Neuron-astrocyte coculture assay

Pregnant Swiss females at 14 gestational days were killed by exposure to halothane followed by cervical dislocation, and the embryos (E14) were removed. Cortical progenitors were prepared as previously described29. Briefly, for the coculture assays, the cells were freshly dissociated from cerebral cortex, and 5 × 104 cells were plated onto cell carpets from BR1-derived astrocytes, H9-derived astrocytes, MEFs derived from Swiss mice and murine astrocytes. The cocultures were maintained for 48 hours at 37 °C in a humidified 5% CO2, 95% air atmosphere.

Calcium signalling assay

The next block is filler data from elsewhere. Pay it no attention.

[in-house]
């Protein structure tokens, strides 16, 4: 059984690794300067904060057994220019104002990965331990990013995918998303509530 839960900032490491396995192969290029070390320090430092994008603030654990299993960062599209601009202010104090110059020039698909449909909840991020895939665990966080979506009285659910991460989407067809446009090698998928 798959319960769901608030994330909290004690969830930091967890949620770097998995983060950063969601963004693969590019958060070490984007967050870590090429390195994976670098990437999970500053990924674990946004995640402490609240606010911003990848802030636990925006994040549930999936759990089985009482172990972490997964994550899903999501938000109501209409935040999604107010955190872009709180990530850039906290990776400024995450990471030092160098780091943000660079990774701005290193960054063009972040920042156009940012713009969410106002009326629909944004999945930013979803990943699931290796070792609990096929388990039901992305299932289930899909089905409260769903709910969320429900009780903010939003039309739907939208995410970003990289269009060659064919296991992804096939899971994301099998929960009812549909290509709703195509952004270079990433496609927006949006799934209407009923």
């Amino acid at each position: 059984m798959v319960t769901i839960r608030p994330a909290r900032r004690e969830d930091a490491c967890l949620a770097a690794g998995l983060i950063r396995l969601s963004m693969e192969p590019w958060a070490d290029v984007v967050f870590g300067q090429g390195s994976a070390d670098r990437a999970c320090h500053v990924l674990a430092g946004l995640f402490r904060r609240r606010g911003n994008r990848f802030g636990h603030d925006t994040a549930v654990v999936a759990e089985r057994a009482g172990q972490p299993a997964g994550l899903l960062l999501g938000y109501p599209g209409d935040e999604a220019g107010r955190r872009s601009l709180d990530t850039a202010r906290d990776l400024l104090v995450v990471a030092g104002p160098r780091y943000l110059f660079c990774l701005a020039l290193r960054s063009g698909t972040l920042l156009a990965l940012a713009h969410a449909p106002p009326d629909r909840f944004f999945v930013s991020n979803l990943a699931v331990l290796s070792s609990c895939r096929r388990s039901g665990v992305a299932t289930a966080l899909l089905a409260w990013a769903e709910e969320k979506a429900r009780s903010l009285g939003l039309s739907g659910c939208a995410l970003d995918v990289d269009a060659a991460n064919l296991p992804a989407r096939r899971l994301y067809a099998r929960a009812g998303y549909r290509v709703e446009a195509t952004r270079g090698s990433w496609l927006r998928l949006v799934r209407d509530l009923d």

Variations in free intracellular calcium levels [Ca2+]i were evaluated in single cells obtained from human astrocytes at stage 4 isolated from cerebral organoids. The astrocytes were grown as previously described on coated glass coverslips (15 mm) for 7–9 days to allow the formation of a monolayer. As controls, we used passage 1 murine neonatal cortical astrocytes that had been grown for 7–8 days. Astrocyte cultures were loaded for 40 min with 5 μM Fura-2/AM (Molecular Probes, Invitrogen Life Technologies, Carlsbad, California, USA) and 0.02% pluronic acid F-127 (Molecular Probes) in Krebs solution (132 mM NaCl, 4 mM KCl, 1.4 mM MgCl2, 2.5 mM CaCl2, 6 mM glucose, 10 mM HEPES, pH 7.4) and incubated at 37 °C in a humidified 5% CO2, 95% air atmosphere. After the loading period, the cultures were washed three times with Krebs solution to remove the excess probes. The glass coverslip with the cell monolayer was mounted on an RC-20 chamber in a PH3 platform (Warner Instruments, Hamden, CT) and visualized on an inverted fluorescence microscope (Axiovert 200; Carl Zeiss). Cells (approximately 100 cells per field) were continuously perfused with Krebs solution and stimulated with 100 μM ATP (Sigma) solution (diluted in Krebs) for one minute. The solutions were added to the cells via a fast-pressurized (95% air, 5% CO2 atmosphere) system (AutoMate Scientific, Inc., Berkeley, CA). The variations in [Ca2+]i were evaluated by quantifying the ratio of the fluorescence emitted at 510 nm following alternate excitation (750 ms) at 340 and 380 nm using a Lambda DG4 apparatus (Sutter Instrument, Novato, CA) and a 510-nm long-pass filter (Carl Zeiss) before fluorescence acquisition with a 409 objective and a CoolSNAP digital camera (Roper Scientific, Trenton, NJ). Acquired values were processed using the MetaFluor software (Universal Imaging Corp., West Chester, PA). Values for the Fura-2 fluorescence ratio were calculated based on a cut-off of a 20% increase in the [Ca2+] level induced by the stimulus, resulting in the selection of 3 high values after stimulating each cell. At the cell baseline, we chose 10 prior values before ATP injection.